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 Post subject: Dulwich College paper
PostPosted: Wed Jun 29, 2016 3:39 pm 
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Hi all,

This is a question from an old Dulwich College paper that I can't now find anywhere online (so no URL I'm afraid). There is a picture of large cuble 3cm x 3cm x 3cm which is made up of (27) 1cm cubes. I would be grateful for help with c) and d). I must admit I'm struggling to understand what they mean by these questions.


20. A cube with sides 3 cm is made from smaller cubes of side 1cm as shown.

a) How many small cubes are used in making the bigger cube?
Answer: __________________ [2]

b) If the bigger cube is painted blue all over, how many small cubes will have
three blue faces?
Answer: __________________ [2]

c) How many small cubes share a face with 5 other small cubes?
Answer: __________________ [2]

d) How many small cubes share a face with exactly 2 other small cubes?
Answer: __________________ [2]

Thanks


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PostPosted: Wed Jun 29, 2016 3:56 pm 
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Actually I think just got it....


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PostPosted: Thu Jun 30, 2016 12:24 pm 
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I must admit it's not an easy one for a 11 year one.

Is it 4 for c and 0 for d?

Is there a technique to solve it or child is expected to draw and then visualise?


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PostPosted: Wed Jul 06, 2016 6:42 am 
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(a) 27 small cubes are used in making the bigger cube.
(b) 8 cubes on the vertices will have three blue faces.


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PostPosted: Wed Jul 06, 2016 9:09 am 
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What do they mean by 'share a face' in parts c) and d)?


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PostPosted: Wed Jul 06, 2016 12:39 pm 
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Proud_Dad wrote:
What do they mean by 'share a face' in parts c) and d)?


I assumed 'have the whole of one of their flat bits touching the whole of a flat bit of another small cube'? So the one right in the centre will 'share a face' with six other small cubes. The fewest shared faces any cube can have is three (the ones on the vertices, which have the most faces showing to the outside).

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Outside of a dog, a book is a man's best friend. Inside of a dog it's too dark to read.Groucho Marx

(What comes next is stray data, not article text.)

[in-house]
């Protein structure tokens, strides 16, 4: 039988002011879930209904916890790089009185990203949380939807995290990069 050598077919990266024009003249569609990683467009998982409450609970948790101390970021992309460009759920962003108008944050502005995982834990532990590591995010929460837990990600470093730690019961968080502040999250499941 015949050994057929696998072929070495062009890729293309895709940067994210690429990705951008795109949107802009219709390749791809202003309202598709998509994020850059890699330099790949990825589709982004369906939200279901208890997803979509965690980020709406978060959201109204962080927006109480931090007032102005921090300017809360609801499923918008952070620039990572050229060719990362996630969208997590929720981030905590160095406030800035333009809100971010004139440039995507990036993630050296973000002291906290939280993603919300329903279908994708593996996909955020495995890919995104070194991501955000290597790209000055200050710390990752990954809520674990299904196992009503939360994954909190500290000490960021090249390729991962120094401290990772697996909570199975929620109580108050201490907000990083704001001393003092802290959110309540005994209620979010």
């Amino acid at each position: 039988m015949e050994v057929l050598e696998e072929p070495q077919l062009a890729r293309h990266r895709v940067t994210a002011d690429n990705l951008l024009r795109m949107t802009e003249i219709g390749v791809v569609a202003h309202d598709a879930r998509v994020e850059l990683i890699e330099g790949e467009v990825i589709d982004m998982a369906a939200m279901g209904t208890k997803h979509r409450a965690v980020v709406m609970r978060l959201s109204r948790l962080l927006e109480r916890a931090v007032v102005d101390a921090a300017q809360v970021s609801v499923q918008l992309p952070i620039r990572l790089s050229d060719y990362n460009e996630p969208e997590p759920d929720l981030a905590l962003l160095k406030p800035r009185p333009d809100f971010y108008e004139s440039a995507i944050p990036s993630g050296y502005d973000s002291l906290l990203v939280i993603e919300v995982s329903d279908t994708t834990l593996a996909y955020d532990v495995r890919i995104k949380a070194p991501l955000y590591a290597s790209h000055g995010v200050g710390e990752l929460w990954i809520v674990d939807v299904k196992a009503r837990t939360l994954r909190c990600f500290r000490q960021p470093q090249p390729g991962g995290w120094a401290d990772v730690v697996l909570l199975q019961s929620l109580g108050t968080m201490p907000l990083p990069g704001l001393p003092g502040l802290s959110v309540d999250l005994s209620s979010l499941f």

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PostPosted: Wed Jul 06, 2016 12:56 pm 
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ToadMum wrote:
Proud_Dad wrote:
What do they mean by 'share a face' in parts c) and d)?


I assumed 'have the whole of one of their flat bits touching the whole of a flat bit of another small cube'? So the one right in the centre will 'share a face' with six other small cubes. The fewest shared faces any cube can have is three (the ones on the vertices, which have the most faces showing to the outside).


I thought perhaps that, but seemed a bit of a strange question.

So if that's what it means then I guess c) would be 6 (the 6 small cubes whose face is at the centre of each face of the the large cube) and d) would be zero?


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PostPosted: Wed Jul 06, 2016 1:00 pm 
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Proud_Dad wrote:
ToadMum wrote:
Proud_Dad wrote:
What do they mean by 'share a face' in parts c) and d)?


I assumed 'have the whole of one of their flat bits touching the whole of a flat bit of another small cube'? So the one right in the centre will 'share a face' with six other small cubes. The fewest shared faces any cube can have is three (the ones on the vertices, which have the most faces showing to the outside).


I thought perhaps that, but seemed a bit of a strange question.

So if that's what it means then I guess c) would be 6 (the 6 small cubes whose face is at the centre of each face of the the large cube) and d) would be zero?


I guess so

It may just be an odd way of phrasing it, but I think most children would be able to work out what they meant.

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Outside of a dog, a book is a man's best friend. Inside of a dog it's too dark to read.Groucho Marx


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PostPosted: Wed Jul 06, 2016 1:26 pm 
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Those are the answers I got to: c=6 and d=0.

I think people who write papers should refrain from questions that are not clearly understandable. 'Share a face' isn't a clear enough expression. If they can't think of a better one they should scrap the question altogether. eg. 'Share a face' could mean that the small cube has a face that is part of a face of the large cube.

My DD almost got there when I explained to her what the question was meant to say.


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PostPosted: Wed Jul 06, 2016 1:41 pm 
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'Share a face' is very imprecise terminology and not one I've ever heard a specialist maths teacher use.

The words have no place on an exam paper when children are under pressure anyway.


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